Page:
Published On: Fri, Jul 20th, 2018

Park in comment phase of sochan gathering agreement

 

By SCOTT MCKIE B.P.

ONE FEATHER STAFF

 

Members of the Eastern Band of Cherokee Indians are one step closer to being able to legally gather sochan in the Great Smoky Mountains National Park.  Officials from the National Park Service NPS) announced on Thursday, July 19 that a proposed agreement between them and the Tribe is entering the comment phase.

The NPS approved changes to 36 CFR Part 2 (Gathering of Certain Plants or Parts by Federally Recognized Tribes for Traditional Purposes) in late June 2016.  Tribes must enter into agreements with the NPS and must have a “traditional association to lands within the national park and the plants must be gathered only for traditional purposes”.

Park officials released a statement on Thursday stating, “The Plant Gathering Rule authorizes agreements between the National Park Service and tribes to facilitate continuation of tribal cultural practices in national parks where those practices traditionally occurred.  The proposed agreement would establish a management framework for sustainable gathering of sochan (Rudbeckia laciniata) by EBCI members for traditional purposes.”

An Environmental Assessment (EA) with a FONSI (Finding of No Significant Impact) is required for this process.  In their statement, Park officials noted, “As an integral part of the National Environmental Policy Act and National Historic Preservation Act compliance processes, the park is asking for public input on matters related to the proposed action, environmental issues, potential alternatives, and sources of data that should be considered.”

Public comment is now being sought until Friday, Aug. 17.  Comments can be made online by visiting https://parkplanning.nps.gov/grsm and following a link entitled “Sochan Gathering for Traditional Purposes” or by mailing them to Great Smoky Mountains National Park, Attention: Environmental Planning and Compliance, 107 Park Headquarters Road, Gatlinburg, TN 37738.

During an Annual Council meeting last October, Tribal Council allocated funds, not to exceed $68,100, for the costs associated with the Environmental Assessment.  The resolution was submitted by the EBCI Division of Agriculture and Natural Resources and states that the funds will be donated to the Friends of the Smokies, a non-profit organization, which shall facilitate the study.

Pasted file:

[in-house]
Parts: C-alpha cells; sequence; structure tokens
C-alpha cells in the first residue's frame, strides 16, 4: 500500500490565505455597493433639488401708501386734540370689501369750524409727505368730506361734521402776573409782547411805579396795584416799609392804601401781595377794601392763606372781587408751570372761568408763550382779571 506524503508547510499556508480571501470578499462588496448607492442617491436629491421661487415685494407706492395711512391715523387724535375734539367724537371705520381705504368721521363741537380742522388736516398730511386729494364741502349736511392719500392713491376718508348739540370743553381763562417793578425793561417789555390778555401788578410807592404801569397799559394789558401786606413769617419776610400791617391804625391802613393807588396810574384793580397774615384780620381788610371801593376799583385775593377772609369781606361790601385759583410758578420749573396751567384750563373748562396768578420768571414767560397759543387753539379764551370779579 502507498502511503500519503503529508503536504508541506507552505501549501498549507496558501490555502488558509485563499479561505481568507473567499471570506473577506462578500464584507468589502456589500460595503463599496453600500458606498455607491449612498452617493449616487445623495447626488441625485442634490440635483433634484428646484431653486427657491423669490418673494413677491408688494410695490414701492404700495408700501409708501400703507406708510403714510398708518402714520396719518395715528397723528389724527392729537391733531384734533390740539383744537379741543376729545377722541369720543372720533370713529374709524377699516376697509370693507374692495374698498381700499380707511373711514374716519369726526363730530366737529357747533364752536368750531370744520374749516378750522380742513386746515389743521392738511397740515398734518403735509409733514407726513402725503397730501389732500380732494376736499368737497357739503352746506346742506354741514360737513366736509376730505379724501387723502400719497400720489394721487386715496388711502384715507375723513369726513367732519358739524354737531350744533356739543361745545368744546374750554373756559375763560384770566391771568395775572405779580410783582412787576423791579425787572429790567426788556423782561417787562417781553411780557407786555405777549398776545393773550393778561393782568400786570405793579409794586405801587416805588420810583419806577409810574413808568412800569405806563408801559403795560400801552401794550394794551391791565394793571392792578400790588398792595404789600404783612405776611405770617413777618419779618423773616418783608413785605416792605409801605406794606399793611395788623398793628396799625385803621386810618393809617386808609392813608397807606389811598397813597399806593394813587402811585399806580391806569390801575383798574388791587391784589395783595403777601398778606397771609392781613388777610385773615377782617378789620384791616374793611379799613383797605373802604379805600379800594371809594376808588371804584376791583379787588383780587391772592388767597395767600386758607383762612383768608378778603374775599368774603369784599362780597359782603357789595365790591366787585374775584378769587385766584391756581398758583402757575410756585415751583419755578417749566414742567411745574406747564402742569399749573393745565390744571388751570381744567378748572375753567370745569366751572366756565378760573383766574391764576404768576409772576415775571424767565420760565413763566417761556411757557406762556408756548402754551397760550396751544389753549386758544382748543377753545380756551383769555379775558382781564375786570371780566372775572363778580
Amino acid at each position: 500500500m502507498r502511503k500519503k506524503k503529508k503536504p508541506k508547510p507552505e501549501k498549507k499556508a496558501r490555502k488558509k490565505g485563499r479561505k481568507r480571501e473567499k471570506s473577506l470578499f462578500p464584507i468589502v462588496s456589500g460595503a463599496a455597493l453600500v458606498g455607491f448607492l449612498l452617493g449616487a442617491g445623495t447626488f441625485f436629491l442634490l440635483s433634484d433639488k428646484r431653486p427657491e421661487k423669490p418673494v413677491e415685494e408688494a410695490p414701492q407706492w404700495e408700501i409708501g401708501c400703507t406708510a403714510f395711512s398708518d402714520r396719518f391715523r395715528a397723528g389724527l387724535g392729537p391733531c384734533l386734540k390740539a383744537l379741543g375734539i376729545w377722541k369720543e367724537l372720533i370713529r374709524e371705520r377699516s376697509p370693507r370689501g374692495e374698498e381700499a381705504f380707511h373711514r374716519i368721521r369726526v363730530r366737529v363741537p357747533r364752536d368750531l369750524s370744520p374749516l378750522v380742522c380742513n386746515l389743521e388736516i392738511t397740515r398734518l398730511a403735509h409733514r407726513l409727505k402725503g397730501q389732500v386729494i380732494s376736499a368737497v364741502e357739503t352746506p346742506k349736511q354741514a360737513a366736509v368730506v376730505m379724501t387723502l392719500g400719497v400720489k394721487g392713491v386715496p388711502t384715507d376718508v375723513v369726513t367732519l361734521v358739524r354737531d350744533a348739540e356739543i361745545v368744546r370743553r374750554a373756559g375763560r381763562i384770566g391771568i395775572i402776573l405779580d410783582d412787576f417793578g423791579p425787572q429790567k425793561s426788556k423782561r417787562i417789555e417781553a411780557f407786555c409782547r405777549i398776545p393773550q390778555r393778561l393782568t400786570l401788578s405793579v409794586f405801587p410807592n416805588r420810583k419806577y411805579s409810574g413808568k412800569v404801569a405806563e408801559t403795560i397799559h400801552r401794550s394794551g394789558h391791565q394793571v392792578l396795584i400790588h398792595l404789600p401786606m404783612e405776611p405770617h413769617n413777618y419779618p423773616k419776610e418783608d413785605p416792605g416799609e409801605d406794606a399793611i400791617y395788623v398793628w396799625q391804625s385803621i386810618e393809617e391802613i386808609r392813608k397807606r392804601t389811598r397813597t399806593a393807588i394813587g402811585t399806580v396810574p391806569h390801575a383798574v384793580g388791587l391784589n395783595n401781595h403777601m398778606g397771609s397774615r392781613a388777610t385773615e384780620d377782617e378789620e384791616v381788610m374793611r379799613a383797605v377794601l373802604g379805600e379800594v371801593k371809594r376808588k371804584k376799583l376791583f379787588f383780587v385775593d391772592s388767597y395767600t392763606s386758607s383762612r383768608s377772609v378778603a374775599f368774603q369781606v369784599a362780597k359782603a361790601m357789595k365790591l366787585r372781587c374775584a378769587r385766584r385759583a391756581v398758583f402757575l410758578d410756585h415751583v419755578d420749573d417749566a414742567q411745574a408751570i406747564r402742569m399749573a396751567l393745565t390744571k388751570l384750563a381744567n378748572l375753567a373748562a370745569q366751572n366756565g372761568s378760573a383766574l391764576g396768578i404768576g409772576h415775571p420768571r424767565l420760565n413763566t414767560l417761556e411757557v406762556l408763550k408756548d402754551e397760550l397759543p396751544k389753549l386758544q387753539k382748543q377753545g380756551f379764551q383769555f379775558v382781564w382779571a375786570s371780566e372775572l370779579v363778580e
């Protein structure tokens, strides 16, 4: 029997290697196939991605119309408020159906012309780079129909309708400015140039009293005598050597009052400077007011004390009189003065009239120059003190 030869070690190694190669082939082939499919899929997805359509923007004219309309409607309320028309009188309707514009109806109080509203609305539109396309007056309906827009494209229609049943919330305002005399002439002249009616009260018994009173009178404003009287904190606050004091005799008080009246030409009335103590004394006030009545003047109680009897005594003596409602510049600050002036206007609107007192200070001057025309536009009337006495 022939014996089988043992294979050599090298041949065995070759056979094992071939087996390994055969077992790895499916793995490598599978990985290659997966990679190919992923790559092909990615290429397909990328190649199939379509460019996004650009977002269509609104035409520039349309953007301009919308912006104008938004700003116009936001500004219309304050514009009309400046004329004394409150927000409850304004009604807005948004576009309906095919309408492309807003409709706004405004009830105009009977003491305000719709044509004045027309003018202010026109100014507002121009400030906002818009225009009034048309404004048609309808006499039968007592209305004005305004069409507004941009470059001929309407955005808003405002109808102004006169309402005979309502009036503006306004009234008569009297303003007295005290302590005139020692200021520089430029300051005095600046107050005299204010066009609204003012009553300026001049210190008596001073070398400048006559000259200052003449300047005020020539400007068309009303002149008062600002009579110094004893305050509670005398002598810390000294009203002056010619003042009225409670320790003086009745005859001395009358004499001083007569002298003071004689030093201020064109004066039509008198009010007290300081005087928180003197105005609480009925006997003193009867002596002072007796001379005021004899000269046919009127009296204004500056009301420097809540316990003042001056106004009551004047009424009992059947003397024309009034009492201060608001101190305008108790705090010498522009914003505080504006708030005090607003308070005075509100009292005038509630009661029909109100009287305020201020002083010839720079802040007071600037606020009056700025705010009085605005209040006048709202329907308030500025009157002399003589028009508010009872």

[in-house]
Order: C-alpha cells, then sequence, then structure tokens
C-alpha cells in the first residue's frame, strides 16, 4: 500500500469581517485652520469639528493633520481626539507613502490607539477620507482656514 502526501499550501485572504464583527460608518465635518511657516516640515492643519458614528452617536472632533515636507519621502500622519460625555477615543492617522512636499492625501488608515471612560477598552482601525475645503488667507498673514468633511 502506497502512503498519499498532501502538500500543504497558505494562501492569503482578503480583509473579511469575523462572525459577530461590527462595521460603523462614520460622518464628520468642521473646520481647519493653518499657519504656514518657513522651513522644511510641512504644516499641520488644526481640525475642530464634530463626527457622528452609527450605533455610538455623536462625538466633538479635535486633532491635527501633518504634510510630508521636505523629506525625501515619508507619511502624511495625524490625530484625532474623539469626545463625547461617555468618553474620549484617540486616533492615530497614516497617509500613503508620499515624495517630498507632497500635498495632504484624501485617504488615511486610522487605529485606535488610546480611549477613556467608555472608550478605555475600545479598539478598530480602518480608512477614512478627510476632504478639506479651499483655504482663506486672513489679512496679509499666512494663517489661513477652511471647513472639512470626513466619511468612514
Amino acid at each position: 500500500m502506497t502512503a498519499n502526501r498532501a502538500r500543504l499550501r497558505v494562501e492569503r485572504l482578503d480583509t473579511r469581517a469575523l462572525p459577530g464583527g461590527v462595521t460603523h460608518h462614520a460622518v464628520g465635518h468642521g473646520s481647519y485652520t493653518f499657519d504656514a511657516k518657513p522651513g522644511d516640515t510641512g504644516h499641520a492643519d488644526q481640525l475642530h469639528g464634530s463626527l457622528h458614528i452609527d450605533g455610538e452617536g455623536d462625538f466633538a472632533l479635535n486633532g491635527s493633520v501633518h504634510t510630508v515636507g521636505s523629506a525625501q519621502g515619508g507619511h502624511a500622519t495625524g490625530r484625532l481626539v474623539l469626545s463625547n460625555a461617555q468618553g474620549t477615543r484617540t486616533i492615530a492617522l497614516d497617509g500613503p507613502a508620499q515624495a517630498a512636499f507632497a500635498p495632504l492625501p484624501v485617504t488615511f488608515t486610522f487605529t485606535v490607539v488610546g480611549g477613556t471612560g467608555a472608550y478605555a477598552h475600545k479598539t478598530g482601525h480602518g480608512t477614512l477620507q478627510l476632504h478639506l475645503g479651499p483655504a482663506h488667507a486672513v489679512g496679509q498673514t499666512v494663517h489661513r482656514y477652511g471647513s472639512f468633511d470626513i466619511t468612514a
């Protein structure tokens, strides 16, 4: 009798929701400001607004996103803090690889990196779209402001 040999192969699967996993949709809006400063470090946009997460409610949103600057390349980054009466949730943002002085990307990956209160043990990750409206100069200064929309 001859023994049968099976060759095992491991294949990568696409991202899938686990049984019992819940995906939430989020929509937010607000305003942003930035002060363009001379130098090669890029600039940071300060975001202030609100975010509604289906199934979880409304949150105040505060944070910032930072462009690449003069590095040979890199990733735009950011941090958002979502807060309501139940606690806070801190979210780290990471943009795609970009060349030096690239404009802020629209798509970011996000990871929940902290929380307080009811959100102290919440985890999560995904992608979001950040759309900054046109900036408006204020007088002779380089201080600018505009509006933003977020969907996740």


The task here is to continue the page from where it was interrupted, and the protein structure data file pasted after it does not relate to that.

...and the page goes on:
Information from the EBCI Division of Agriculture and Natural Resources, submitted to the One Feather earlier this spring, states, “The EA to execute the plant gathering regulation will be conducted over the next year.  During that time, the EBCI Natural Resources Department will also be working on developing the permitting system, monitoring protocols, remedies for noncompliance of a permit, and other key components.  The goal is to begin permitting a set number of EBCI tribal members for sochan gathering in the Great Smoky Mountains National Park by next spring (2019).”

Once the federal gathering rule was changed in June 2016, then-NPS Director Jonathan B. Jarvis said in a statement, “The changes to the gathering rule support continuation of unique cultural traditions of American Indians and support the mission of the National Park Service.  This also respects tribal sovereignty and the government-to-government relationship between the United States and the tribes.”

Former Director Jarvis actually visited Cherokee in 2010 and spoke with various tribal leaders and community members to hear concerns on the issue.  “It became a mission of mine to fix this,” he said in a tribal consultation meeting at the Chief Joyce Dugan Cultural Arts Center on July 16, 2010.

Once the study and formal agreement is finalized on the gathering of sochan, the Tribe will seek a similar study and agreement on the gathering of ramps.

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